Fae’s Twist & Tango kindly nominated my blog for the Awesome Blog Content Award back in June, for which I am truly honoured. Being given an award from someone whose blog I greatly admire is truly awesome! If you have yet to check out her blog, I urge you to do so. She is a wonderful storyteller, constantly enlightening me with the history, legends and her personal stories about the foods she presents to us.
Such as this beautiful and delicious Japanese dish which I made. Niku’jaga. A meat and potato-type stew. Mine may not have looked as beautiful as Fae’s with her carrots cut into the shape of flowers, but I’m pretty sure it was just as yummy!
Niku’jaga / Meat Potato
½ lb. (230 g) of thinly sliced beef, such as Rib Eye (I used Sirloin)
1½ lb. (750 g) of boiling potatoes
1 large onion
1 medium-large carrot
12 snow peas, strings pulled off if needed (I used a little more)
1 package of yam noodles (shirataki), 7 oz/200 g
3 Tbsp of vegetable oil
1 ½ cups of hot water
2 2/3 Tbsp of sugar
6 Tbsp of low-sodium soy sauce (I used regular tamari and it was perfect)
4 Tbsp of mirin
Peel and cut the potatoes into bite size pieces. Cut the onion in half and then into 1/2-inch slices. Peel and cut the carrot into 1/4-inch thick slices. You can also use a flower cutting mold with the carrot to make it look pretty, as seen in Fae’s photo here.
I was not able to find thinly sliced Rib Eye beef at the grocer’s, therefore I got some Sirloin and sliced it as thinly as I could. Proceed to cut the beef slices into 3-inch length pieces.
In a small saucepan, bring water to a boil. Add a pinch of salt and add snow peas, cooking for one minute. Drain, rinse with cold water and set aside. In the same saucepan, repeat the exact same process with the carrots.
Remove the yam noodles (shirataki) from its package and drain. Give them a good rinse with cold water. In same sauce pan as above, add fresh water and boil the noodles for 5 minutes. Drain and rinse, allowing to drain in the colander. Use kitchen scissors to cut into the shirataki, making noodles shorter and thus easier to eat.
In a small bowl, combine soy sauce and mirin.
In a medium non-stick pan, add 1 Tbsp of oil and sauté the onions over medium heat until lightly browned. Remove them and transfer to a plate. Always using the same pan, add 1 Tbsp of oil and sauté the potatoes on medium heat for 1 or 2 minutes. Transfer to plate.
Add the last 1 Tbsp of oil to the same pan and on medium heat, sauté the meat until it starts turning brown. Add sugar and stir well.
To the meat, add half of the sautéed onion, all of the sautéed potatoes, the shirataki noodles and hot water, a 1/2 cup at a time, just enough to cover the ingredients half way (you may not need to use all 1 1/2 cups of water). Bring to a boil and lower the heat to medium-low. Let simmer for 5 minutes.
Add soy-sauce and mirin mixture and continue to simmer until the potatoes are cooked (when poked with a fork, it should go through smoothly).
While still simmering, add the snow peas, carrots and the remaining sautéed onions. Stir gently, simmer for one more minute and turn off the heat. Keep a lid on the pan until ready to serve.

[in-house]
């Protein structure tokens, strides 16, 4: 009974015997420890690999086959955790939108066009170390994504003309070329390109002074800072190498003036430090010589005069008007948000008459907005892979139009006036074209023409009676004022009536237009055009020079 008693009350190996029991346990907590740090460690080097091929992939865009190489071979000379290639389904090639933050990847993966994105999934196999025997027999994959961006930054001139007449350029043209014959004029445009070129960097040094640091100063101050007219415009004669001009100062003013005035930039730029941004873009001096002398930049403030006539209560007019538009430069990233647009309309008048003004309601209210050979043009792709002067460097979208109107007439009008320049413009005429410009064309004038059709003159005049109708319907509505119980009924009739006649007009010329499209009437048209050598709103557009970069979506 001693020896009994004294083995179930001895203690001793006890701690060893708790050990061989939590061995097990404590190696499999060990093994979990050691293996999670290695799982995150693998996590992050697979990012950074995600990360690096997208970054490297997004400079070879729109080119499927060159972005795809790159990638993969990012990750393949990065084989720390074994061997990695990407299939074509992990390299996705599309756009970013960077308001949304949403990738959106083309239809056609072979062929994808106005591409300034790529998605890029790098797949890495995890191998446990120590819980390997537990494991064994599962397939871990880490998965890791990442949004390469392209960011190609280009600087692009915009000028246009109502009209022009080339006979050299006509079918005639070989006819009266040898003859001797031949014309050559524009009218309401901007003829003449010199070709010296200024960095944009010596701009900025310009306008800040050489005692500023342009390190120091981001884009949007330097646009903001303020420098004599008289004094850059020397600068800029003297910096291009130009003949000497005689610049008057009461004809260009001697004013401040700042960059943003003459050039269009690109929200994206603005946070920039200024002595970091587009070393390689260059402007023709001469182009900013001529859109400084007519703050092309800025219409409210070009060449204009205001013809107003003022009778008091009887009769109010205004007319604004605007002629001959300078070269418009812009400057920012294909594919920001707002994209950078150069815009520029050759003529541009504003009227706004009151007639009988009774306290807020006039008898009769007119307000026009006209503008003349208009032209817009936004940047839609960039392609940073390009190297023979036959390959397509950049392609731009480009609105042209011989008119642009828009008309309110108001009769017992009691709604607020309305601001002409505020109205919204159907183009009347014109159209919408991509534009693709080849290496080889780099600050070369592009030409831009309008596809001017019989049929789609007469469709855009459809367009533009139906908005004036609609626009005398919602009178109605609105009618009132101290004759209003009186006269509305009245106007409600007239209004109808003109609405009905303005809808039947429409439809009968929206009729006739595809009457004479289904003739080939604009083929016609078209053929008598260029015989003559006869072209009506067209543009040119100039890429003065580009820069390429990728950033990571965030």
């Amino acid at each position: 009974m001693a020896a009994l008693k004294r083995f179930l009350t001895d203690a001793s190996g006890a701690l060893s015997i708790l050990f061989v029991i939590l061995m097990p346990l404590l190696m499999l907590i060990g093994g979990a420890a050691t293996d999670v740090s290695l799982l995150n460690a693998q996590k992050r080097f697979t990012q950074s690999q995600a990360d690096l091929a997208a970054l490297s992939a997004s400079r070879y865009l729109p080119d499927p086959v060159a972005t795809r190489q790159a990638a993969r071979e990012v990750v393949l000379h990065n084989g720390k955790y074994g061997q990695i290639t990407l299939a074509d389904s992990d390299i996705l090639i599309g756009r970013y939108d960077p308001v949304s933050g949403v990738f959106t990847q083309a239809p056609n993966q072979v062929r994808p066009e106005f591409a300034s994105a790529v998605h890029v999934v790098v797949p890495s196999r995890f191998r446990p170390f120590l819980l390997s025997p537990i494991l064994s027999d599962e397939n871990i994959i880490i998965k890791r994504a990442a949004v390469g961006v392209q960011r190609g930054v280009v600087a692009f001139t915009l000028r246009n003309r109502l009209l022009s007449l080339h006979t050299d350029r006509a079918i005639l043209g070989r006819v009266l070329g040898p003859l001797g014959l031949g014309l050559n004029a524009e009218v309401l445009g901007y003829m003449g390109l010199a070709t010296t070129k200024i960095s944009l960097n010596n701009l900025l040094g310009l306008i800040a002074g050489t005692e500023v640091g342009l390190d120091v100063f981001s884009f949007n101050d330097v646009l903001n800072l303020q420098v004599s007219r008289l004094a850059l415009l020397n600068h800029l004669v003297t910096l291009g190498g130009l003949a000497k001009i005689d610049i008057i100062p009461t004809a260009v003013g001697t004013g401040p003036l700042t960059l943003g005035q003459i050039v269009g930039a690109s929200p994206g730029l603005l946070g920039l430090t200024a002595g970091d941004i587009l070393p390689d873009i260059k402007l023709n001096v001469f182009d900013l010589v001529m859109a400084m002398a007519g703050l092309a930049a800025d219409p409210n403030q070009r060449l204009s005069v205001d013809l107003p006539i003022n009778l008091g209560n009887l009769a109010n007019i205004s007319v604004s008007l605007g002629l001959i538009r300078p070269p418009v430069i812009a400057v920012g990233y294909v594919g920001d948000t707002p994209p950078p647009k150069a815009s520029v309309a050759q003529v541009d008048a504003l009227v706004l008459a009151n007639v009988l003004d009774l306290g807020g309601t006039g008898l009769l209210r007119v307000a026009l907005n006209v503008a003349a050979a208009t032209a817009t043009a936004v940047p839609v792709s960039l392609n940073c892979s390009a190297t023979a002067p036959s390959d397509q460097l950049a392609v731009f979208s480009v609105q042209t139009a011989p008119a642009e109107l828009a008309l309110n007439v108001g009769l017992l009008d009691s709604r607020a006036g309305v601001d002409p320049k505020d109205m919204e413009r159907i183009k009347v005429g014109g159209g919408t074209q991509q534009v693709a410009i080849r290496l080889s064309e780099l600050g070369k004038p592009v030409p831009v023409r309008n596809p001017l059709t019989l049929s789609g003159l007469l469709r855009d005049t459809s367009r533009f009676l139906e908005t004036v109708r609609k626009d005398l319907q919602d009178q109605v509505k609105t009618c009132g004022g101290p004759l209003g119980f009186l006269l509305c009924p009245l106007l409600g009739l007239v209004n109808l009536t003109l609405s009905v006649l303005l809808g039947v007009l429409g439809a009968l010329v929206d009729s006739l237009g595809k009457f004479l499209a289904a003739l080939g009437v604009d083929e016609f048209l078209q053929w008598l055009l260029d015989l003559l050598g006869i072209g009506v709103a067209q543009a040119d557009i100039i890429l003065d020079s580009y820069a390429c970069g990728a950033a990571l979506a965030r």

Fae's Twist & Tango said:
Oh Lidia! Thank you for your kind and generous words.
How beautifully you made the dish! Thank you for posting it!
May I use one of your photos and include this post in ‘Look, I made it!’? 😀
Oh, absolutely Fae! I hope I made you proud… 🙂
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Anne ~ Uni Homemaker said:
That looks delicious Lidia! I can have a big bowl of this! 🙂
I did have a big bowl of it!
This sounds like a wonderful dish and meal, Lidia. I’ll have to find shiritaki noodles but that shouldn’t be too hard. Fingers crossed! I’ve only recently become aware of the Fae’s Twist & Tango blog and I can’t wait to check it out, especially if there are more recipes like this one to be found there.
Fae has quite a lovely blog and I’m glad you’ve had a chance to check it out already. I’m sure you can find anything in beautiful Chicago!
Big Al said:
Well done, yummy looking dish!
Well thank you!
This does look great! Do you know how Fae made her carrots into flowers? I have a feeling I could even get my kids to eat this with flower carrots in this!!!
Fae's Twist & Tango said:
Click on the link/Niku’jaga in the second paragraph of Lidia’s this post (above) and you’ll see that I have added a photo which answers your question. 😀
Thanks Fae! Fae used a flower-shaped cookie cutter for her carrots…but I believe they need to be the big carrots, like the ones I find in Asian grocery shops. Unless you have a tiny cookie cutter. I have these same shaped cutters in 4 different sizes. And what a great idea to entice the children Melissa! You can use star shapes, or ant shape the kids fancy!
This looks absolutely delicious!
It is quite delicious!
now at home mom said:
🙂 she made her carrots look like flowers! wow! 🙂 yours looks delicious Lidia! I would eat this for sure in seconds 🙂 wish you a wonderful weekend my friend! 🙂
I know, aren’t those the prettiest carrots? I had a great weekend Ingrid and I hope you did as well!
yummy – makes me want to run out right now to buy steak! May I offer a tip for those of use without your knife skills, Lydia? For a thin slice, put the sirloin in the freezer for 15 minutes, then slice. Helps a lot, especially if one’s knife isn’t as shape as it should be. And congrats on your award – it’s MOST deserved!!!!!
That is a great tip Marina! I really do learn something new every day! Hope you give this a try.
I love, love all the photos that go with this post. That Japanese beef stew (sorry I can’t pronounce the real name) is a keeper. I have bookmarked it. Enjoy the rest of the week!
Oh, thanks so much Liz! I hope your weather is as great there as it is here and you get to enjoy it!
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